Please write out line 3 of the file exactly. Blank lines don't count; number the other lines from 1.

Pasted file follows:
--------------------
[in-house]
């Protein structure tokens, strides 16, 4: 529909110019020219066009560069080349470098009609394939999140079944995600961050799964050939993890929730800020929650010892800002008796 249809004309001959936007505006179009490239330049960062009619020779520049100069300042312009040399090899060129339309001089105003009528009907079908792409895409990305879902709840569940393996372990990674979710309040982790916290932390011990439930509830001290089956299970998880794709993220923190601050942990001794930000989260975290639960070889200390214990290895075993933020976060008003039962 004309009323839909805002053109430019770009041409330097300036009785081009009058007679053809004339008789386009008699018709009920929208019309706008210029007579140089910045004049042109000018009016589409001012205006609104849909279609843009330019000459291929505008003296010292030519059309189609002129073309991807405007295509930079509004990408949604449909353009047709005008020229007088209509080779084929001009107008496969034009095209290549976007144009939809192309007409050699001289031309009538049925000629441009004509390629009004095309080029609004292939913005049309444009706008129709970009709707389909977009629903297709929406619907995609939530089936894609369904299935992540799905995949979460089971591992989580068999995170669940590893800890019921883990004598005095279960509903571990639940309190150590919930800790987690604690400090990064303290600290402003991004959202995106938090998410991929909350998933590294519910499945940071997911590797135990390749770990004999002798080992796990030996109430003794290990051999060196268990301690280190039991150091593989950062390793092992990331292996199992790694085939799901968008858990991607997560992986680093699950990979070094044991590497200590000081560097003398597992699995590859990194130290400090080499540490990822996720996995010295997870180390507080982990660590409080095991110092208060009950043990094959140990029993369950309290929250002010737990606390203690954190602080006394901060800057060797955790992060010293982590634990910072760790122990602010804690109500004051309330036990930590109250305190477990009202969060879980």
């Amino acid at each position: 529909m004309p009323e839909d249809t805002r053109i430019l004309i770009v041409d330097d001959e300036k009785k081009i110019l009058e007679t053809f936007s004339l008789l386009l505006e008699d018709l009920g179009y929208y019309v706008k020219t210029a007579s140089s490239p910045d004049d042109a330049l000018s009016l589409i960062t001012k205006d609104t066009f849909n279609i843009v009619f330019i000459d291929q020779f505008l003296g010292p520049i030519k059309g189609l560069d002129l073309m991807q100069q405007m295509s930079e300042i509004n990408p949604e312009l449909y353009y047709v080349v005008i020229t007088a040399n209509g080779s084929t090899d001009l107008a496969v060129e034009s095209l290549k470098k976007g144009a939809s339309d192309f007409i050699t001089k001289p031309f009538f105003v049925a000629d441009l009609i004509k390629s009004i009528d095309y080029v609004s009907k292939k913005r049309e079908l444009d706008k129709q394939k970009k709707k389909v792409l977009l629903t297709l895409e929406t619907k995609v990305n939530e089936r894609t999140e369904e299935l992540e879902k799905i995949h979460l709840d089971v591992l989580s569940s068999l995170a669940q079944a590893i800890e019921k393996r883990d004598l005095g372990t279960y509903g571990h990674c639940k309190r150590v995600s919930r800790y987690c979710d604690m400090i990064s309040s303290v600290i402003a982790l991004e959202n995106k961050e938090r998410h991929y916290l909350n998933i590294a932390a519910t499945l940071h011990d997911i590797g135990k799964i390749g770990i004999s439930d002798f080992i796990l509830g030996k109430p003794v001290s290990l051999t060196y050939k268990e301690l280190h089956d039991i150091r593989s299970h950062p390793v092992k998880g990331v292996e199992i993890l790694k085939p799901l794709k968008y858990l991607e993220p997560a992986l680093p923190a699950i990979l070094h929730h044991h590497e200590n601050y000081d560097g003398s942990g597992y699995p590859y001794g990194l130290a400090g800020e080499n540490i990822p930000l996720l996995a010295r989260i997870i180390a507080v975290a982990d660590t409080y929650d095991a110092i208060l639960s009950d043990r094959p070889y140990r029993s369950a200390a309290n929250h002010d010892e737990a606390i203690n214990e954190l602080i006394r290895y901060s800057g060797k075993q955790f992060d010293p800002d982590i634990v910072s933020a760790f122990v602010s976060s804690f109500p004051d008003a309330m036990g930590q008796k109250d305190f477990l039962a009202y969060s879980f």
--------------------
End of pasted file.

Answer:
């Amino acid at each position: 529909m004309p009323e839909d249809t805002r053109i430019l004309i770009v041409d330097d001959e300036k009785k081009i110019l009058e007679t053809f936007s004339l008789l386009l505006e008699d018709l009920g179009y929208y019309v706008k020219t210029a007579s140089s490239p910045d004049d042109a330049l000018s009016l589409i960062t001012k205006d609104t066009f849909n279609i843009v009619f330019i000459d291929q020779f505008l003296g010292p520049i030519k059309g189609l560069d002129l073309m991807q100069q405007m295509s930079e300042i509004n990408p949604e312009l449909y353009y047709v080349v005008i020229t007088a040399n209509g080779s084929t090899d001009l107008a496969v060129e034009s095209l290549k470098k976007g144009a939809s339309d192309f007409i050699t001089k001289p031309f009538f105003v049925a000629d441009l009609i004509k390629s009004i009528d095309y080029v609004s009907k292939k913005r049309e079908l444009d706008k129709q394939k970009k709707k389909v792409l977009l629903t297709l895409e929406t619907k995609v990305n939530e089936r894609t999140e369904e299935l992540e879902k799905i995949h979460l709840d089971v591992l989580s569940s068999l995170a669940q079944a590893i800890e019921k393996r883990d004598l005095g372990t279960y509903g571990h990674c639940k309190r150590v995600s919930r800790y987690c979710d604690m400090i990064s309040s303290v600290i402003a982790l991004e959202n995106k961050e938090r998410h991929y916290l909350n998933i590294a932390a519910t499945l940071h011990d997911i590797g135990k799964i390749g770990i004999s439930d002798f080992i796990l509830g030996k109430p003794v001290s290990l051999t060196y050939k268990e301690l280190h089956d039991i150091r593989s299970h950062p390793v092992k998880g990331v292996e199992i993890l790694k085939p799901l794709k968008y858990l991607e993220p997560a992986l680093p923190a699950i990979l070094h929730h044991h590497e200590n601050y000081d560097g003398s942990g597992y699995p590859y001794g990194l130290a400090g800020e080499n540490i990822p930000l996720l996995a010295r989260i997870i180390a507080v975290a982990d660590t409080y929650d095991a110092i208060l639960s009950d043990r094959p070889y140990r029993s369950a200390a309290n929250h002010d010892e737990a606390i203690n214990e954190l602080i006394r290895y901060s800057g060797k075993q955790f992060d010293p800002d982590i634990v910072s933020a760790f122990v602010s976060s804690f109500p004051d008003a309330m036990g930590q008796k109250d305190f477990l039962a009202y969060s879980f």